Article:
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Keywords:

  • age structure;
  • dispersal;
  • matriline;
  • population growth rate;
  • reproductive suppression

Abstract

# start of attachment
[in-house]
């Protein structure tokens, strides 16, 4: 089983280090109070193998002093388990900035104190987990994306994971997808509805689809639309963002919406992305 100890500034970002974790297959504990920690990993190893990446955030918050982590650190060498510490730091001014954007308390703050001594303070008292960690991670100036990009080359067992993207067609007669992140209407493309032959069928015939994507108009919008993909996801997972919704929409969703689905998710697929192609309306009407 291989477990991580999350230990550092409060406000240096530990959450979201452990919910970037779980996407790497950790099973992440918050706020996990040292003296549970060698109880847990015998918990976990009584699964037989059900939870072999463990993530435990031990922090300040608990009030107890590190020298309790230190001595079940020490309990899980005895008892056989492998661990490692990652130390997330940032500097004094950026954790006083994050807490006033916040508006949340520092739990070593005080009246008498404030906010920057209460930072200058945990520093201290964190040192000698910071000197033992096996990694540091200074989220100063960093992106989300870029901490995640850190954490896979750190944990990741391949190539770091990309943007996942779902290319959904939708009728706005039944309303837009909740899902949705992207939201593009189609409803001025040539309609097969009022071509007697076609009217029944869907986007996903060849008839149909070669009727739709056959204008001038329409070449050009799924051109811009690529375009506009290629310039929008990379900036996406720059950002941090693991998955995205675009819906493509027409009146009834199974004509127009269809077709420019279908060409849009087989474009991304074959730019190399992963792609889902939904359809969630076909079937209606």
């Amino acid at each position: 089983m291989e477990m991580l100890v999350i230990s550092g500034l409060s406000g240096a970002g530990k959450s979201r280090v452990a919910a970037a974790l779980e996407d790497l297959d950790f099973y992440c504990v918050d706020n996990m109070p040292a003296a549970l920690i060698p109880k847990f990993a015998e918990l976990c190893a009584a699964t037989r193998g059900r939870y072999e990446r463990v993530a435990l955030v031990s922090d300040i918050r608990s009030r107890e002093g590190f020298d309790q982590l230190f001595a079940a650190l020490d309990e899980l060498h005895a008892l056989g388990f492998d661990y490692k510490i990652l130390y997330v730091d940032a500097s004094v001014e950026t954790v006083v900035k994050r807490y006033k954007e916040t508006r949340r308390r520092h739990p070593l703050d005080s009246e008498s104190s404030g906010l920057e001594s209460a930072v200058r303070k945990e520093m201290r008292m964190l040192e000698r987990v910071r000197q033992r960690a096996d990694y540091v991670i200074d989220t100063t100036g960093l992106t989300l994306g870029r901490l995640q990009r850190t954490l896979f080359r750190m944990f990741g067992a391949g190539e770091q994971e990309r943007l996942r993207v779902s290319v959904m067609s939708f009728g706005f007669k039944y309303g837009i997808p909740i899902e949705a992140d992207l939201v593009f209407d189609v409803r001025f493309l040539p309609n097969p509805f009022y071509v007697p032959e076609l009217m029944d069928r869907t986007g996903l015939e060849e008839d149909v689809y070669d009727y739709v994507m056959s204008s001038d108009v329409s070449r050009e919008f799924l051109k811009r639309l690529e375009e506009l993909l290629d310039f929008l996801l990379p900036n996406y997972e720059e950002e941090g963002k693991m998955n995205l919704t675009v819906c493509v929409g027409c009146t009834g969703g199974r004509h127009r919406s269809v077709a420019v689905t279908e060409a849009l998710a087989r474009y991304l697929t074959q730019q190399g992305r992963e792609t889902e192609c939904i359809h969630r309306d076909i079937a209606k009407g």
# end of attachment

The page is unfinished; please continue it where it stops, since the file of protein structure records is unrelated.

Social behaviour was proposed as a density-dependent intrinsic mechanism that could regulate an animal population by affecting reproduction and dispersal. Populations of the polygynous yellow-bellied marmot (Marmota flaviventris) fluctuate widely from year to year primarily driven by the number of weaned young. The temporal variation in projected population growth rate was driven mainly by changes in the age of first reproduction and fertility, which are affected by reproductive suppression. Dispersal is unrelated to population density, or the presence of the father; hence, neither of these limits population growth or acts as an intrinsic mechanism of population regulation; overall, intrinsic regulation seems unlikely. Sociality affects the likelihood of reproduction in that the annual probability of reproducing and the lifetime number of offspring are decreased by the number of older females and by the number of same-aged females present, but are increased by the number of younger adult females present. Recruitment of a yearling female is most likely when her mother is present; recruitment of philopatric females is much more important than immigration for increasing the number of adult female residents. Predation and overwinter mortality are the major factors limiting the number of resident adults. Social behaviour is not directed towards population regulation, but is best interpreted as functioning to maximize direct fitness.